Once Works Well was pure technology. Now it seeks merely to divert.
Pansy subjects - Verse! Opera! Domestic trivia! - are now commonplace.
The 300-word limit for posts is retained. The ego is enlarged

Saturday, 9 January 2010

How my character was formed

Sawtooth – a compound adjective which doesn’t tell the whole story. For a saw to work the alternate teeth must be splayed left and right. But nobody had told me when - aged seven? eight? - I received a Kiddie’s Carpenter Set. Grinding away with an inadequately jagged piece of metal, hands blistered, I fashioned two bits of wood, nailed them together, called it a fighter plane and gave it to my grandmother to show my grandfather who in his surly way constantly urged me towards woodmanship.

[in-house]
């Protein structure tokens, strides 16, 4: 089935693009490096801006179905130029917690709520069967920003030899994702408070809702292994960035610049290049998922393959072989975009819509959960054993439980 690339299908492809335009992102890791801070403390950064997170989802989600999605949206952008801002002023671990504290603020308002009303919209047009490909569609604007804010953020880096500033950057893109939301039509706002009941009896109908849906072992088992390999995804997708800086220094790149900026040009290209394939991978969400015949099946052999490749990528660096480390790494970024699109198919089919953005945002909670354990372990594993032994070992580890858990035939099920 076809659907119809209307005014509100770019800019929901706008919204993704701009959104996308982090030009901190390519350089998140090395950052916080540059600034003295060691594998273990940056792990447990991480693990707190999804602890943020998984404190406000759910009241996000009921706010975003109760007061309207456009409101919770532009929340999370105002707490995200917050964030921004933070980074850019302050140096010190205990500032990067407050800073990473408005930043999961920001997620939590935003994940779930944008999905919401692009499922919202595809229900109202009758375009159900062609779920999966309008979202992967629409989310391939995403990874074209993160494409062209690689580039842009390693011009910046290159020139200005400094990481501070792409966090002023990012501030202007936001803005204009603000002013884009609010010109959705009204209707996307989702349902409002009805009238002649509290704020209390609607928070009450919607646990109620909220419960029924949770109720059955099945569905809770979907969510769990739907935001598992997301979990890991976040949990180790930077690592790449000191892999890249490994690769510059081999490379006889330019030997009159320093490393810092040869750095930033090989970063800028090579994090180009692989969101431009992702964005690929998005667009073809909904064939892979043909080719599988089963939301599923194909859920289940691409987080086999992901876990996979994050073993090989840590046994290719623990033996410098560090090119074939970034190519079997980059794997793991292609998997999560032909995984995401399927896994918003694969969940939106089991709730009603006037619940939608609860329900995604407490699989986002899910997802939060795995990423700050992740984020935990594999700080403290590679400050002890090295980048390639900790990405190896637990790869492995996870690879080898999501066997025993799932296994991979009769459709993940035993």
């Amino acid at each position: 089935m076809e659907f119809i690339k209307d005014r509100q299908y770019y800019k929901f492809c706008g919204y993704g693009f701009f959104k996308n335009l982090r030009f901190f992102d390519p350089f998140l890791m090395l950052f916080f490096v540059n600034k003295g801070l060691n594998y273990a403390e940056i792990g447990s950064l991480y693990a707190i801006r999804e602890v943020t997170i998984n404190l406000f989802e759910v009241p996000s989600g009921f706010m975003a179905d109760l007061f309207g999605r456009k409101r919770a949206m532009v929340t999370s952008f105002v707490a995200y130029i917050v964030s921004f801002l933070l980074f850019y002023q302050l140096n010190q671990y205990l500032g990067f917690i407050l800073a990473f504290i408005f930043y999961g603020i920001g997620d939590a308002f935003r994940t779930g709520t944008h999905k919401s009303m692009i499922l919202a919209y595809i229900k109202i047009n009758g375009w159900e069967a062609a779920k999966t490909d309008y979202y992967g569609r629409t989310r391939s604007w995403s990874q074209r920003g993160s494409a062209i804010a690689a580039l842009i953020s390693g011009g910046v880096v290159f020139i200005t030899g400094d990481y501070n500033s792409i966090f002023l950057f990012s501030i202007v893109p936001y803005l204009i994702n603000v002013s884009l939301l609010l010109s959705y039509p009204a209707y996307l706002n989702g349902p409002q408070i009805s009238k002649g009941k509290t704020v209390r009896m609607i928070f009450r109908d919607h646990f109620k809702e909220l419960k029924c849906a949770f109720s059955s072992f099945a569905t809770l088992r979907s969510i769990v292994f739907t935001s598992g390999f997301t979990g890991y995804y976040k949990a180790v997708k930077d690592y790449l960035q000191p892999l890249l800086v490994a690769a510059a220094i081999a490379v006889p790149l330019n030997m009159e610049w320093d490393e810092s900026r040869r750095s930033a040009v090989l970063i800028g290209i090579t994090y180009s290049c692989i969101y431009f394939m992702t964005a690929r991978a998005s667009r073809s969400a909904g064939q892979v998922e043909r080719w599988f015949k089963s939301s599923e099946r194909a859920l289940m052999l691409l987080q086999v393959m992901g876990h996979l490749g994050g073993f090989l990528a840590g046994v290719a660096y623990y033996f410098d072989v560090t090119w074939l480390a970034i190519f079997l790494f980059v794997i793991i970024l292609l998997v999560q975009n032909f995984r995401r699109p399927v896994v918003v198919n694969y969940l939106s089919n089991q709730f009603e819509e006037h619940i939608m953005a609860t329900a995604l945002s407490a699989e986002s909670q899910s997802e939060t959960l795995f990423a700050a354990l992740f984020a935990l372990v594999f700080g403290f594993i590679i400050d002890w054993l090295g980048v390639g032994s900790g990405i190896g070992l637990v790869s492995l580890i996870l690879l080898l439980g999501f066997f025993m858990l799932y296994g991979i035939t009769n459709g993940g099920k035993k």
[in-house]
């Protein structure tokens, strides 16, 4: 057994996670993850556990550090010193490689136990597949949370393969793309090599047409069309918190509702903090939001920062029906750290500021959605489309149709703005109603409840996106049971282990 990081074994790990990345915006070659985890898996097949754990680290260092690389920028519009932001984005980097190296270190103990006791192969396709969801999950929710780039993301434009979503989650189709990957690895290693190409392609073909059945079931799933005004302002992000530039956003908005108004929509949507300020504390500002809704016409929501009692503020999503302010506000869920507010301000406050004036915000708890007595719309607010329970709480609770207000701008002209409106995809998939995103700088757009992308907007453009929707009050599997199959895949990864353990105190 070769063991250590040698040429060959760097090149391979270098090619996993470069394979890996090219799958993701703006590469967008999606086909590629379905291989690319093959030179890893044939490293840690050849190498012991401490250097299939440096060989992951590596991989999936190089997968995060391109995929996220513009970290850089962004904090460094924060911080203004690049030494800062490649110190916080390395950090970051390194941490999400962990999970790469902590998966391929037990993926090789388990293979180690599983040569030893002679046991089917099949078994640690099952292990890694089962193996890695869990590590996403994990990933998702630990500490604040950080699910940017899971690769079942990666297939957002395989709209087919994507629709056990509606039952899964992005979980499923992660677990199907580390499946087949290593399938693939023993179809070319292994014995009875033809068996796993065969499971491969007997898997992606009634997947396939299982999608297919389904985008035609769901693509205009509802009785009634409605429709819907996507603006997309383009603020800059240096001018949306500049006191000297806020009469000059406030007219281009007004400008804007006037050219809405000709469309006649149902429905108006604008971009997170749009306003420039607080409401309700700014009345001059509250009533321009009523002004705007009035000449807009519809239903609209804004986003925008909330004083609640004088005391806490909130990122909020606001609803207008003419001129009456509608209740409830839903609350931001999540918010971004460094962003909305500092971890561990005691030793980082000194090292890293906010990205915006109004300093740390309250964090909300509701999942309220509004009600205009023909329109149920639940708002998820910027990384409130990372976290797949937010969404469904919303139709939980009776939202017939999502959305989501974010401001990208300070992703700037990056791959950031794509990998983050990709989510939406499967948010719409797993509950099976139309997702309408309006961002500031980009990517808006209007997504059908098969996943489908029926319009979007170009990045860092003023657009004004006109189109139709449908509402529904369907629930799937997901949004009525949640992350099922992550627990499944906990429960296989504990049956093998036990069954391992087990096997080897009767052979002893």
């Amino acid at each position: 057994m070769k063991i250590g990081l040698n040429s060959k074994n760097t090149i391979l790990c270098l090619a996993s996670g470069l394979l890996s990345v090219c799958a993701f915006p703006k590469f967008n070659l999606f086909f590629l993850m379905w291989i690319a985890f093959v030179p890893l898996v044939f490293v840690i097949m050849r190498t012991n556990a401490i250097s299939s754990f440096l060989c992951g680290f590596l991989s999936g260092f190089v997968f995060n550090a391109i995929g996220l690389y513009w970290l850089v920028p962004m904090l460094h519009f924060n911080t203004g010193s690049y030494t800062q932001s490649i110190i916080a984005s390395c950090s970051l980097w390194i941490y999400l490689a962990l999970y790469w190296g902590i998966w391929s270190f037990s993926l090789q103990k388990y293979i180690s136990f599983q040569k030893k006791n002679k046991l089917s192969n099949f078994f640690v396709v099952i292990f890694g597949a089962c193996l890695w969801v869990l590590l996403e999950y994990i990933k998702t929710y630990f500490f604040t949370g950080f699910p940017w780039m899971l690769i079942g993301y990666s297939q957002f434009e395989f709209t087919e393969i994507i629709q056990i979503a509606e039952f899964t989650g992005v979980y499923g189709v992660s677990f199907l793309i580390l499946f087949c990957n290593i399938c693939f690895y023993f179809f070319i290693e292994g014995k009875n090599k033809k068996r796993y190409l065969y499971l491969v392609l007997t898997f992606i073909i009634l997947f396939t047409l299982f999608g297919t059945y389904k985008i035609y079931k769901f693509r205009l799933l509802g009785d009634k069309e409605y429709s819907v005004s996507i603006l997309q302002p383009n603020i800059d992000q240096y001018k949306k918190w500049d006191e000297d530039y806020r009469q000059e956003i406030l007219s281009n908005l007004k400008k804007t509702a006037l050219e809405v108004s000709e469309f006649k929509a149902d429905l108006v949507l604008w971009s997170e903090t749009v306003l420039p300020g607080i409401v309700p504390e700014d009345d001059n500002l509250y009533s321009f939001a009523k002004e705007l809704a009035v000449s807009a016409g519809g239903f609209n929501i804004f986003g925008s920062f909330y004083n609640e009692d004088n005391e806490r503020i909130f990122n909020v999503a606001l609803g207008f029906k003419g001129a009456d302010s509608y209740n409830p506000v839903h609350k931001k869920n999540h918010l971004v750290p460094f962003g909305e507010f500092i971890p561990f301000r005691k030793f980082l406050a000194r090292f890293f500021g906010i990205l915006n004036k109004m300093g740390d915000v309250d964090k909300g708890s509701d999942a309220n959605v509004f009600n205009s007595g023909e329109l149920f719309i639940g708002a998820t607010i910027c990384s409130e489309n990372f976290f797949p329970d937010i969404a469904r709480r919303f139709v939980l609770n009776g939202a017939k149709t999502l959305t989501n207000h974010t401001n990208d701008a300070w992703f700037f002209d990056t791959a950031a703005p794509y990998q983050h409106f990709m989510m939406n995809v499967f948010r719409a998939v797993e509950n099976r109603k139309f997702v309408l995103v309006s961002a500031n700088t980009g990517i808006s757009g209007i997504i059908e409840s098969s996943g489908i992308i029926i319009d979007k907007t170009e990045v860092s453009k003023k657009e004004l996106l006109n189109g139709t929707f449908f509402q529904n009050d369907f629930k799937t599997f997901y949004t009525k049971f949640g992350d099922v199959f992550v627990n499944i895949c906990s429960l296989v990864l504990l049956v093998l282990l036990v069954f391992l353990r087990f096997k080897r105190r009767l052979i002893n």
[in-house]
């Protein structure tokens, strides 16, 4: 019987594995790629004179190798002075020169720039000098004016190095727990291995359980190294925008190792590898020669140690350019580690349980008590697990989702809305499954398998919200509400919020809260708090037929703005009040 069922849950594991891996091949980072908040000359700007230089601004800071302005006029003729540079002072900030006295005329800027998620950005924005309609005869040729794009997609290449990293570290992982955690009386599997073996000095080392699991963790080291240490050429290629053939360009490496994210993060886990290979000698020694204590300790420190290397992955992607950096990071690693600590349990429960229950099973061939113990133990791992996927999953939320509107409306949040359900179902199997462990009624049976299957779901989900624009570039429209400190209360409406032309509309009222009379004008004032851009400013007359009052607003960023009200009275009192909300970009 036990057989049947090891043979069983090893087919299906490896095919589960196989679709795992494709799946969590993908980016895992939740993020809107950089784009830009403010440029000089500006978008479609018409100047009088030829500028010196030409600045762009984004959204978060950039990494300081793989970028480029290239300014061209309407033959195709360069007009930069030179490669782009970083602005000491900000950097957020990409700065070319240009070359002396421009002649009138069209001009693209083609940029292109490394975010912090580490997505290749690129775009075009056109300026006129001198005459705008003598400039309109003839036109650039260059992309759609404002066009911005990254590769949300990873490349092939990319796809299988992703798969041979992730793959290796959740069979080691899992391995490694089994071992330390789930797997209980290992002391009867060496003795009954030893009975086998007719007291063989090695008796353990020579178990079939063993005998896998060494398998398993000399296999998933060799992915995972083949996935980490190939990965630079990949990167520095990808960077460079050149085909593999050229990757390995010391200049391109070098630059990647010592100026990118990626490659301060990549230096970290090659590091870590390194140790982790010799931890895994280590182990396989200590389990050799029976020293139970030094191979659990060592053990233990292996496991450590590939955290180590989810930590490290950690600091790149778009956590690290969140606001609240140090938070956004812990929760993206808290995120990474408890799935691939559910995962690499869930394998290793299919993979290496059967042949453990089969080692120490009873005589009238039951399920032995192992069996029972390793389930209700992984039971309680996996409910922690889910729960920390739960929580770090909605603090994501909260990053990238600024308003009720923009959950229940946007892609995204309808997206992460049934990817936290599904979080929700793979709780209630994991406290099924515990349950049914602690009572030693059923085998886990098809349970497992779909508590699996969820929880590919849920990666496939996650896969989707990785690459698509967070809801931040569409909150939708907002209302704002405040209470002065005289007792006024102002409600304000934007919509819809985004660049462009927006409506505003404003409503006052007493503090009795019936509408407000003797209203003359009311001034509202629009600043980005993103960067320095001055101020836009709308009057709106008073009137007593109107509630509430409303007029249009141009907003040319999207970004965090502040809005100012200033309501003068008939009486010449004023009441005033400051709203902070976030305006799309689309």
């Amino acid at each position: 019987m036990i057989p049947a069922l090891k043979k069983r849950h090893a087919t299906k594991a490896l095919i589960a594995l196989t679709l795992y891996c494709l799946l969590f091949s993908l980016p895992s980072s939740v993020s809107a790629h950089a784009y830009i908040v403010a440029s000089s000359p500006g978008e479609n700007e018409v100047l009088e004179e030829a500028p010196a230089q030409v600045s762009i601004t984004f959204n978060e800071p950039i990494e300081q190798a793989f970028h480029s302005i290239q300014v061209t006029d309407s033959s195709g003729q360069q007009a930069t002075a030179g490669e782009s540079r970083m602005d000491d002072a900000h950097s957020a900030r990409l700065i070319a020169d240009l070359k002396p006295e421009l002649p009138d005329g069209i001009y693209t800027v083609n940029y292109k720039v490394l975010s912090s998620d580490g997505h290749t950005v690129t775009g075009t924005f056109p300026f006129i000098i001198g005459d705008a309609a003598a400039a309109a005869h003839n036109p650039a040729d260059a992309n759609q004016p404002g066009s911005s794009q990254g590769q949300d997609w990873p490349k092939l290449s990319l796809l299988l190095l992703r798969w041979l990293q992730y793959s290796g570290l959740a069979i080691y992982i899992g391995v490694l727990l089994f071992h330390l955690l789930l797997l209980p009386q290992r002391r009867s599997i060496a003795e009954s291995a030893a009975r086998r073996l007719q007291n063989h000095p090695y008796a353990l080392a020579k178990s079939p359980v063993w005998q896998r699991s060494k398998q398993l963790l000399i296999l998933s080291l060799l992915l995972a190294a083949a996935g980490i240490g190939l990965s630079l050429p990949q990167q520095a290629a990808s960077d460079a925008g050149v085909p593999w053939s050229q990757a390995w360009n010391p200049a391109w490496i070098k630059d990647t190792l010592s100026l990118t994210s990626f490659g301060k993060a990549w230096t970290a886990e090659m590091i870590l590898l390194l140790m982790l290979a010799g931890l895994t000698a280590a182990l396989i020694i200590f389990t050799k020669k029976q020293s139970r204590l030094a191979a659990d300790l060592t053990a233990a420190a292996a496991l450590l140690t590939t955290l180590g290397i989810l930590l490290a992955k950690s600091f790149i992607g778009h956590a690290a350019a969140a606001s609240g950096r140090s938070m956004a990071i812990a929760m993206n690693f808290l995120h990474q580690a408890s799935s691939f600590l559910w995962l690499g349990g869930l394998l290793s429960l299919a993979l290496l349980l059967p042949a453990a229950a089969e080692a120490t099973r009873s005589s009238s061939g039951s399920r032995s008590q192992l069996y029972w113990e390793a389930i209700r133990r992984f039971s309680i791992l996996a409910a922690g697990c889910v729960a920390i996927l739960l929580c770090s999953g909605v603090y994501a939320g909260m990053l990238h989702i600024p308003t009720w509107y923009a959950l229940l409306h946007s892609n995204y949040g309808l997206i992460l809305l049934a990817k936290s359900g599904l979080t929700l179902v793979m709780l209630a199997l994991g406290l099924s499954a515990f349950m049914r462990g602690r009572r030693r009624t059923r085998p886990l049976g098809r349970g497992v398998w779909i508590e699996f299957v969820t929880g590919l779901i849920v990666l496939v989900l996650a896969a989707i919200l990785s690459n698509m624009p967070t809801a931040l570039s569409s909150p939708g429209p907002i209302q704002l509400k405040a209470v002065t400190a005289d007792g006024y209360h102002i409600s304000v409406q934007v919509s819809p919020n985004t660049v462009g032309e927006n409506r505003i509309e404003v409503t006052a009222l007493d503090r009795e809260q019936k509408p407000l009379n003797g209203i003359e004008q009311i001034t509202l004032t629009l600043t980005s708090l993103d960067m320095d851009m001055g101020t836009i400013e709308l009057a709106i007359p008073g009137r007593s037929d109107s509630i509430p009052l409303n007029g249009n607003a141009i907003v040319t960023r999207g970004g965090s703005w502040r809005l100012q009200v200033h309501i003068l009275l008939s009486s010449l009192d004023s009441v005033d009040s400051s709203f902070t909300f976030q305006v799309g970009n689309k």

The pieces became detached in my grandmother’s handbag and were unidentifiable when handed over, leaving my grandfather characteristically irritated. At least he didn’t beat me. His cane, which had a silver ferrule at one end, lay along the picture rail of his living room, a minatory presence.

TOP, ER, TEN Julia asked about Mrs BB’s top ten books from the 200-plus titles she read in 2009. Here they are:

Case Histories, by Kate Atkinson
Disobedience, by Naomi Alderman
The Other Hand, by Chris Cleve
A Month in the Country, by J. L. Carr
The Siege of Krishnapur, by J. G. Farrell
The Cellist of Sarajevo, by Steven Galloway
Alfred and Emily, by Doris Lessing
The Redundancy of Courage, by Timothy Mo
The Third Policeman, by Flann O’Brian
Home, by Marilynne Robinson
Gilead, by Marilynne Robinson.
The Cutting Room, by Louise Welsh

Sharp-eyed readers will notice this list includes twelve books, those that Mrs BB scored 7, 8 and 9 out of 10. I am told no book has ever scored the full 10. To my astonishment I find I have read one of these books, albeit thirty years ago.

Novel progress 10/1/10. Ch. 11: 1756 words. Chs. 1 - 10: 44,765 words. Comments: Hatch jogs.